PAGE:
The place we were staying was an apartment-hotel, which was perfect for our needs for the time.   After almost two months of travel – constantly staying in hotels, eating out every meal, doing laundry either at laundromats or in the bathroom sink – staying at an apartment-style hotel with our own kitchen and free in-house laundry facilities, was a much needed boon.   Staying here, we could go to the supermarket and buy local foods/ingredients and have a comfortable “home-cooked” meal.   We liked being able to relax in our “own apartment” that we extended our stay in Prague an extra day.

On one of the days during our stay, we ended up taking a free walking tour of Prague, walking through the streets of Old Town and heading over to the Jewish Quarter.   Overall the walking tour was very informative and gave us a chance to see many parts of the city that we may have otherwise overlooked.   And best of all, it was free! (of course tips were gladly accepted).   We should have looked for more of these free walking tours in the other cities we visited.

On a separate day, we took our own tour of the Prague Castle.   Having been to numerous castles already (I’ve lost count) on this world trip, Prague Castle didn’t seem very impressive.  More impressive, was viewing the castle from afar, and seeing it majestically situated atop the castle hill amid the foreground of the Charles Bridge.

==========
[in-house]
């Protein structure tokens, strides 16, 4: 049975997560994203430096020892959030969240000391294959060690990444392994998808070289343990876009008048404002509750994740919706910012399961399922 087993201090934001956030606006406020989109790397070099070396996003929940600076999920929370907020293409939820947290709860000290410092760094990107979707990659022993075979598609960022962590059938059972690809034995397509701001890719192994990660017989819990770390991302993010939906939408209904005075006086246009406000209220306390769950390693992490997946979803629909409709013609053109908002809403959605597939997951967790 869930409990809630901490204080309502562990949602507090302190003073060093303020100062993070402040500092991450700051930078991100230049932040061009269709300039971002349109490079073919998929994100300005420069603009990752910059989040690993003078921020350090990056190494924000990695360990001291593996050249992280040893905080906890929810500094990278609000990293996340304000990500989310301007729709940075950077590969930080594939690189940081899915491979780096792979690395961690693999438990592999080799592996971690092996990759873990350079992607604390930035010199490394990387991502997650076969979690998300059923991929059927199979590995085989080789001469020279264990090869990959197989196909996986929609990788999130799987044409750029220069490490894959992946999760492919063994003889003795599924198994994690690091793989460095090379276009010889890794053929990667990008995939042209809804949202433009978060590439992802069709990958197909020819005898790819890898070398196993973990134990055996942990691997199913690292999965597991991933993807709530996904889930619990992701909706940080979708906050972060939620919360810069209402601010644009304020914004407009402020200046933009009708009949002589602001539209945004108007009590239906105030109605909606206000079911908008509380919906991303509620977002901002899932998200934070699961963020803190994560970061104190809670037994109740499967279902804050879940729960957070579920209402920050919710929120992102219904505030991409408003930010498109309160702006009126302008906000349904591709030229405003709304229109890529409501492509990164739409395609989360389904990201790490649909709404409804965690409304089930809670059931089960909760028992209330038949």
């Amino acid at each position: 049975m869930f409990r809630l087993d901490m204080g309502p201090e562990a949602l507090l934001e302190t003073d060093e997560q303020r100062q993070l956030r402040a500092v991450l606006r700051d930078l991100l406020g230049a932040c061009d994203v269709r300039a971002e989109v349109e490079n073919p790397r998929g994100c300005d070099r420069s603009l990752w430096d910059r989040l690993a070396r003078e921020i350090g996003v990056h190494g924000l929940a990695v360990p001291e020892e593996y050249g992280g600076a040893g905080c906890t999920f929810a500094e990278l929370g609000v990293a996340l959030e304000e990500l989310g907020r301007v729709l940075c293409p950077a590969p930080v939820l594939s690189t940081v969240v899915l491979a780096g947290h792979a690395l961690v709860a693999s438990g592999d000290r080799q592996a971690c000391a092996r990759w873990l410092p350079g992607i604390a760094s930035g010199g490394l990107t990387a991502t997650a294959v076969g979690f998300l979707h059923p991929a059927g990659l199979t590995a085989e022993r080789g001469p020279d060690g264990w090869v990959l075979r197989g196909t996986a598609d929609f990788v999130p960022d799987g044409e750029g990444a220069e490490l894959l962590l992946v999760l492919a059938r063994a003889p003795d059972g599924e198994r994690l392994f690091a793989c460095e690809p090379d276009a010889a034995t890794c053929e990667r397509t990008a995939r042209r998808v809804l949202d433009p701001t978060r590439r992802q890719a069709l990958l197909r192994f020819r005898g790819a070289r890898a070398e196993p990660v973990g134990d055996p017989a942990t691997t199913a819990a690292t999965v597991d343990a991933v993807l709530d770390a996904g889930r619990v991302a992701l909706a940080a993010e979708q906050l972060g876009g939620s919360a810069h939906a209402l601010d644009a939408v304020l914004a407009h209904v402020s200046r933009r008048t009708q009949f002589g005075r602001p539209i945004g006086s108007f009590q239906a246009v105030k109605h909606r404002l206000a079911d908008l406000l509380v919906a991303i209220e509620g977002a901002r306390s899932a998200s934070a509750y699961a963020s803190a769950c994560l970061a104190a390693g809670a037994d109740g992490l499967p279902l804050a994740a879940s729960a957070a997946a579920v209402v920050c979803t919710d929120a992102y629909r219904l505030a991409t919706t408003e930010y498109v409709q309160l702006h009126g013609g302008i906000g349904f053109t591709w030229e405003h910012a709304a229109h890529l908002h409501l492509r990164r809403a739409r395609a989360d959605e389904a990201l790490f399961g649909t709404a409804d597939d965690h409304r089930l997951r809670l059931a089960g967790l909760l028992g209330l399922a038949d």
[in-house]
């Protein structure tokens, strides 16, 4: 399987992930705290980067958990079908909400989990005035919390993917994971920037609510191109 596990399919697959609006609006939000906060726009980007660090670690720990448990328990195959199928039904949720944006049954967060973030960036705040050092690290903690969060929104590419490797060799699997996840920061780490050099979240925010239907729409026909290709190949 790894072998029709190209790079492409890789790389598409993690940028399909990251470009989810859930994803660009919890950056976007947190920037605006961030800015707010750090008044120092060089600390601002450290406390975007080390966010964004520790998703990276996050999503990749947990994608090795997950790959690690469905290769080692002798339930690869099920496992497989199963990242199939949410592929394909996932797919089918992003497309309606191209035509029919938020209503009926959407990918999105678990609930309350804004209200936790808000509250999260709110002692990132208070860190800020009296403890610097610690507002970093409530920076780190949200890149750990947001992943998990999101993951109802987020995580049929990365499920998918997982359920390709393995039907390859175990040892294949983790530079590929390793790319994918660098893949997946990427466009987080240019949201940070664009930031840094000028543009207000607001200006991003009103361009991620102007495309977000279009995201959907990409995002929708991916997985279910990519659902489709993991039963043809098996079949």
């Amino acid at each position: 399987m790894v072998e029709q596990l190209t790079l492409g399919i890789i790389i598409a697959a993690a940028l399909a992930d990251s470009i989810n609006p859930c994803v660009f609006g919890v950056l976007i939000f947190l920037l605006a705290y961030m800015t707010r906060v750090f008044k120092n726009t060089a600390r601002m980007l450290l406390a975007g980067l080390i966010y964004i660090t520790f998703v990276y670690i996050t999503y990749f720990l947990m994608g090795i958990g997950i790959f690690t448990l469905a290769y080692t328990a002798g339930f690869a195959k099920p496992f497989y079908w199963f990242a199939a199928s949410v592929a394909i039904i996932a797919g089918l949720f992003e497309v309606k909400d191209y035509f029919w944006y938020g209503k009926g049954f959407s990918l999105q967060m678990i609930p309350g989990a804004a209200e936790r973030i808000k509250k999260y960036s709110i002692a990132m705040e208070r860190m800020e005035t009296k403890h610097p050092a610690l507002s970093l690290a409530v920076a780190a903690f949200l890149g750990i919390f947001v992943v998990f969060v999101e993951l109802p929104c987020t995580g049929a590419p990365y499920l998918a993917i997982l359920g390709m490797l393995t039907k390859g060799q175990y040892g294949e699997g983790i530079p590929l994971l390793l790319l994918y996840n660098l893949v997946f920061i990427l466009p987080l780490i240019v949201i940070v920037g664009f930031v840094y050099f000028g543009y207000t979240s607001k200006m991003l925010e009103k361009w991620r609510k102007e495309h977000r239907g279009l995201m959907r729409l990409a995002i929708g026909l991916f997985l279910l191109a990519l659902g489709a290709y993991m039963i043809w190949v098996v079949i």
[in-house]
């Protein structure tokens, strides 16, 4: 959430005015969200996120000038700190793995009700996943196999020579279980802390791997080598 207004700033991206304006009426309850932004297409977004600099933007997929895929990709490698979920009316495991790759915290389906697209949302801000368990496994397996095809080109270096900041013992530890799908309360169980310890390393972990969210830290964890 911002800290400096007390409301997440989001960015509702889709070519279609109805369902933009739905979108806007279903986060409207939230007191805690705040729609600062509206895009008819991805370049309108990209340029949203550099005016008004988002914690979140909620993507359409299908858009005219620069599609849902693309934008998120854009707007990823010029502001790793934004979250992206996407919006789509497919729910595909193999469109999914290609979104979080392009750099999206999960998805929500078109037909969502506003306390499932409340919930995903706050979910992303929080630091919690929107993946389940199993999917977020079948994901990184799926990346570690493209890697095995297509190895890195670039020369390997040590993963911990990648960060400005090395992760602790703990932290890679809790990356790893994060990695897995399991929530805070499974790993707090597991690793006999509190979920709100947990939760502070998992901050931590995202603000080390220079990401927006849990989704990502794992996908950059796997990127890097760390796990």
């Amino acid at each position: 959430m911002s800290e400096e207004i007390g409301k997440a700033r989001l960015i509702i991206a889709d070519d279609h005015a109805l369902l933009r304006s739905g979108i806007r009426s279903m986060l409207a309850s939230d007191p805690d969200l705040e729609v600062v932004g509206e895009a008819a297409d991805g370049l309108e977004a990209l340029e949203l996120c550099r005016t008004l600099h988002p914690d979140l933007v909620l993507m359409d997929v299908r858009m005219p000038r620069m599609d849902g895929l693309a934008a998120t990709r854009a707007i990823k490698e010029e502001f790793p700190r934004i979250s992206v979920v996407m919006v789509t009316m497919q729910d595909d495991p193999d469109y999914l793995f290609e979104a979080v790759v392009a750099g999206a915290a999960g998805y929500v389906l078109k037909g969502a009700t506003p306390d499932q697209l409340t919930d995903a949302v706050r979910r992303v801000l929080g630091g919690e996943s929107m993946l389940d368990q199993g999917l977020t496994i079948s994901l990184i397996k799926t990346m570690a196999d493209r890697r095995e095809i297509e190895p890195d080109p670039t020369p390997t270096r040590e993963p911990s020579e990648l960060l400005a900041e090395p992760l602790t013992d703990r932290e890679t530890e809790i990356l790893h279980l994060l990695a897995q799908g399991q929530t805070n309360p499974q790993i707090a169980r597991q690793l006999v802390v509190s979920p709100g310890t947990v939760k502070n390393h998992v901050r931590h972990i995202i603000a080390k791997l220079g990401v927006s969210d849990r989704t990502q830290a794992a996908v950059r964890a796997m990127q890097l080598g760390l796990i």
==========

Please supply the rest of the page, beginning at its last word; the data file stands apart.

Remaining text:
As in Vienna, there were summer concerts held in the various concert halls around the city.   We chose the concert held in Prague’s grand Municipal House.   So on the night of the concert, we arrive and are seated in the concert hall awaiting the start of the 8pm concert.   8pm comes and goes and there’s no sign of musicians.   8:15pm, still no signs.   Now the natives are starting to get restless.   8:30pm (yes, we stuck around) comes and finally some movement up front….it’s one of the ticket agents who sold tickets for the concert – the musicians are “stuck in traffic” and won’t be able to make it, so the concert is cancelled.   He continues to say that refunds will be issued for only certain tickets, and other tickets (apparently sold by another ticket agency (our type of ticket)) won’t get refunds until tomorrow morning.   Of course crowd chaos and yelling ensues, since many people with those tickets wouldn’t be around tomorrow.  (Side note: I actually don’t mind confrontation, even if I’m not party to it and just observing from the sideline.  So I was secretly hoping to see fists of fury flying from the patrons and the agent.  Miriam, on the other hand, likes to avoid all forms.  But alas, no punches were thrown, only shouting.)  So, long story short, we were fortunate enough to come back the next morning before our scheduled train and get our refund.   But I’m sure other tourists were not so fortunate.  In order to salvage a disappointing, but somewhat entertaining evening (watching the crowd chaos and tourist vs. ticket seller shouting matches), we headed over to Celeste for dessert and drinks.   Dessert and drinks were nice, but the main draw for us, however, was just being in the building.   The building was quite unique – designed by Frank Gehry – two adjoining buildings were designed to evoke images of two dancers, a la Fred Astaire and Ginger Rogers.   The building was quite pretty when lit up at night.   And after the drama we went through at the concert hall that night, having dessert and drinks was a nice way to cap off the evening…and our visit to Prague.